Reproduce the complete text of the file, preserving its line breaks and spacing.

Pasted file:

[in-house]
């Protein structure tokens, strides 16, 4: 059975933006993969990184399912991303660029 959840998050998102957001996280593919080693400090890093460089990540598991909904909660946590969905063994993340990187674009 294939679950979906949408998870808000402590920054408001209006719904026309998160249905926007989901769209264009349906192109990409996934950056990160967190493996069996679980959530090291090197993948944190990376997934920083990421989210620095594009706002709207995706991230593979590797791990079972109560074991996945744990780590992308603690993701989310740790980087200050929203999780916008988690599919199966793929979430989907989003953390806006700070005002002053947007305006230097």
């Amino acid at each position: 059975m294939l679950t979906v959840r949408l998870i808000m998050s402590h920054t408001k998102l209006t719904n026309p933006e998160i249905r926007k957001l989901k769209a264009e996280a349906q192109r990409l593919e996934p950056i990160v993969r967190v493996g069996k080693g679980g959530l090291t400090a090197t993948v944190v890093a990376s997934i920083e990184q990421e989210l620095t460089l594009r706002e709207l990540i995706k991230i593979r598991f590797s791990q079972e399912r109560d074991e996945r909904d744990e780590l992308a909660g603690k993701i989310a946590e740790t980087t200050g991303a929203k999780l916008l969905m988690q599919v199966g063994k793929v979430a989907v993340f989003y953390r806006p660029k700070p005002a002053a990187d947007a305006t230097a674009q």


[in-house]
């Protein structure tokens, strides 16, 4: 059975933006993969990184399912991303660029 959840998050998102957001996280593919080693400090890093460089990540598991909904909660946590969905063994993340990187674009 294939679950979906949408998870808000402590920054408001209006719904026309998160249905926007989901769209264009349906192109990409996934950056990160967190493996069996679980959530090291090197993948944190990376997934920083990421989210620095594009706002709207995706991230593979590797791990079972109560074991996945744990780590992308603690993701989310740790980087200050929203999780916008988690599919199966793929979430989907989003953390806006700070005002002053947007305006230097």
């Amino acid at each position: 059975m294939l679950t979906v959840r949408l998870i808000m998050s402590h920054t408001k998102l209006t719904n026309p933006e998160i249905r926007k957001l989901k769209a264009e996280a349906q192109r990409l593919e996934p950056i990160v993969r967190v493996g069996k080693g679980g959530l090291t400090a090197t993948v944190v890093a990376s997934i920083e990184q990421e989210l620095t460089l594009r706002e709207l990540i995706k991230i593979r598991f590797s791990q079972e399912r109560d074991e996945r909904d744990e780590l992308a909660g603690k993701i989310a946590e740790t980087t200050g991303a929203k999780l916008l969905m988690q599919v199966g063994k793929v979430a989907v993340f989003y953390r806006p660029k700070p005002a002053a990187d947007a305006t230097a674009q």